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White Knight Chronicles offers a combat system that is layered nicely

January 26, 2010

White Knight Chronicles offers a combat system that is layered nicely
By Michael Lafferty

Depth of fighting schemes helps make this PS3 title more than a button masher

There is a phrase about familiarity breeding contempt, but in the gaming world, that merely means you don’t have to spend time with the game manual.

Combat in White Knight Chronicles is certainly familiar, but rather than draw from one narrow vision, the Level 5 development team combined several elements for a system that is thoughtful and rather well done.

It all begins with leveling and accruing points to be spend on acquiring skills. There are eight categories that the skills fall into – sword, longsword, staff, spear, bow, axe, divine magic and elemental magic. Each of the disciplines has a point value to buy the skill, and there are AC (Action Chips) in combat that must be spent to use the skill. For example, you can buy the flaming sword skill (one of the first you can buy) that costs one point to purchase and one AC to use.

Each skill bought, at the early level, is a precursor to more powerful skills. You might buy sword mastery, for instance, and that unlocks an agility buff. Buying fire lance, in the elemental line, unlocks Bonfire (a nice visual effect and solid damage).

Of course, the more damage a spell does, the more it costs to buy and to use.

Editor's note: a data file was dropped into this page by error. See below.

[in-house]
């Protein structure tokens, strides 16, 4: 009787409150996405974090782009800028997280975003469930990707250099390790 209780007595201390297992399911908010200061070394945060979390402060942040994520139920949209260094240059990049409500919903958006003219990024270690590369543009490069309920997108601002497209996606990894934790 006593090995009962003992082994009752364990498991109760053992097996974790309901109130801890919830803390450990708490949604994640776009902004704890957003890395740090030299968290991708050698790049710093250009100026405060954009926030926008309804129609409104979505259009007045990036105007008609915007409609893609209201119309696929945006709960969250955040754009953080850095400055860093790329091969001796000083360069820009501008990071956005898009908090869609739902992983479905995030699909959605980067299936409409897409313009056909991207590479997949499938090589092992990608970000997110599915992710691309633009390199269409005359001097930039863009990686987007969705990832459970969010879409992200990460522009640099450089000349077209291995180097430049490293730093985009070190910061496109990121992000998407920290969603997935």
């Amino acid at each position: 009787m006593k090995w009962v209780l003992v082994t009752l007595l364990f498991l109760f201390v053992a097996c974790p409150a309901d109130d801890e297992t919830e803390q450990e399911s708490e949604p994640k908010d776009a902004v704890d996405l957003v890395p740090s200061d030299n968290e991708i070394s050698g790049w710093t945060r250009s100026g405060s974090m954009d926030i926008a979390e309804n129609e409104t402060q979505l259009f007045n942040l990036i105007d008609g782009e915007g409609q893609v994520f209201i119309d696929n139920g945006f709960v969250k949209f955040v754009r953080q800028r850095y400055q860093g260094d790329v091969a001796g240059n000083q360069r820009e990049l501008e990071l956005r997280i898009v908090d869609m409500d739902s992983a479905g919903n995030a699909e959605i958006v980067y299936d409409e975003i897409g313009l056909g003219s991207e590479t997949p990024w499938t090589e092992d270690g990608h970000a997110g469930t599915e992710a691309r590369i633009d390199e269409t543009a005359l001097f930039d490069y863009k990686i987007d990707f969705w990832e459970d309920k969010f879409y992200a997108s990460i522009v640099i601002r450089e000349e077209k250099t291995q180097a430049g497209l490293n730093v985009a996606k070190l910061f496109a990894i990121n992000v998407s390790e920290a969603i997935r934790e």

In addition, each spell has a reset timer. You can cast the spell, but whether you miss or hit, you have to let it wind up again. This is tantamount to taking turns in combat. Of course, you can create combo attacks that utilize several skills and go for the bigger damage, but – again – the cost has to be weighed before triggering one of these.

Before the prologue to the actual game is done, the main protagonist – Leonard – will unlock the ability to call forth the Incorruptus. The Incorruptus is a large suit of armor (about 15 feet tall, give or take a few feet), and rather than use AC for attacks, the attacks it fires uses mana from a metered pool. Run out of mana and the character using the armor returns to normal.

The combat evolves in other ways as well.

You can edit your commands, with three bars capable of holding different skills. Using the reset time – which is constant for almost all skills – you can flip through the bars for the next attack you wish to use. Divine Magic offers heals, so those are always options.

Additionally, it is possible to set the combat profiles for the other two (non-controlled) members of the party. This element instructs the AI how to direct the behavior of non-directly controlled members of the party. While the options are not plentiful, they drive straight to the point with such tactics as playing defensively, consider casting heals before fighting, or go all-out offensively.

Each character is a blank slate to begin with, with cursory skills learned in each category. What that allows the player to do is skill up the individuals as he or she sees fit to create a solid, compatible fighting unit. Also, when attacking larger beasts, players have the choice of where to focus attacks. Some monsters are a bit more ‘delicate’ in some areas, but can withstand damage in other areas. Early in the game, players can get a pair of goggles/glasses that, when used, reveal the weak locations on monsters and help with targeting attacks.

The only drawbacks are that the controls are a bit cumbersome to switch out characters or perform other actions (like drink a health potion) during a fight. The pacing in combat is fast and players will have to be on their toes, watching health and AC points to ensure getting the most effective combat play from the party. Fortunately, the AI of the other party members is pretty solid.

The block skills take a little work, but all in all, White Knight Chronicles does a very nice job in the combat department – which is necessary, of course, since this is a game that has a foundation of combat.

Gw
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